“Everyone who’s known me in my over 27 years of elected office knows that I have very high ethical standards, and I will go in there and literally say, ‘It’s a whole new day, zero tolerance,’ ” Hochul said Sunday on CNN’s “State of the Union.”
“I’m going to be very firm in my expectations and how my administration conducts themselves throughout the entire work force,” she said.
“It won’t be difficult for me,” Hochul said when host Jake Tapper asked if she can promise New Yorkers that she will bring an end to Albany’s “legacy of sleaze.”
The culture change would begin “on Day One,” Hochul vowed.
“I don’t think it’s going to take a lot for that tone to change on Day One, and I’m excited about that,” she said.
Cuomo last week announced he’d step down in 14 days amid a slew of sexual-harassment allegations documented by state Attorney General Letitia James.
Hochul confirmed Sunday that when she takes over his post and has to pick someone to replace her as lieutenant governor, she will choose a person from the Big Apple.
“I’ve narrowed it down in terms of the geographic area of the state to New York City, because I am out here,” the Buffalo native said on CBS’s “Face the Nation,” when asked if she decided on her successor.
“Even though I’ve spent thousands of hours in New York City, I’m familiar with the challenges, but I want someone who lives there, and [I] want someone who understands the challenges first-hand,” Hochul said. “So I’ll have a very diverse administration.”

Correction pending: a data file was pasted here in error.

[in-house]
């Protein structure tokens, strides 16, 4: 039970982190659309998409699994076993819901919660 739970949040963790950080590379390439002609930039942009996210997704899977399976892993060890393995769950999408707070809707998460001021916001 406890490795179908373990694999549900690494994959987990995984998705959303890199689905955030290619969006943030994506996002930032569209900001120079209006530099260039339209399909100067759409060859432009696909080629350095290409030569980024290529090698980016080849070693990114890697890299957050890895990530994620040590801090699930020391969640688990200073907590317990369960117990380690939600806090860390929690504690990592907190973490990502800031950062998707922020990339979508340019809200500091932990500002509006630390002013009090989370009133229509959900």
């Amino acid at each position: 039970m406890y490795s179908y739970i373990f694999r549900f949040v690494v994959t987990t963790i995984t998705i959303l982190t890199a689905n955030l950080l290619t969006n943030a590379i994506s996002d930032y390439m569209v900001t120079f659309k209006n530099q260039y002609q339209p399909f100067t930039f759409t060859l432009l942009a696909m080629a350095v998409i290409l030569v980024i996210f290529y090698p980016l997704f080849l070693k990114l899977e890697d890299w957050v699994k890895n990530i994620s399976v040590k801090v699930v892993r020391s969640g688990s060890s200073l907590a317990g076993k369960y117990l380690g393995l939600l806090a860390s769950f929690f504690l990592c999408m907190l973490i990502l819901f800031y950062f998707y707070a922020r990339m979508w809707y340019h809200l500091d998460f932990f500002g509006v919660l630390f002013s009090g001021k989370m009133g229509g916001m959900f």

Hochul’s choice will be announced “shortly after” she’s sworn in as governor, she said.
The Post reported Saturday that the governor-in-waiting is eyeing a pair of state lawmakers representing parts of the five boroughs to fill her current position. State Sens. Jamaal Bailey from The Bronx and Brian Benjamin of Harlem in Manhattan are being vetted, sources previously told The Post.
“She wants a downstate ally,” an insider said.
“She’s trying to map her political future. She intends and desires to be governor and is trying to determine what makes the most sense in choosing a lieutenant governor to combat a primary.”
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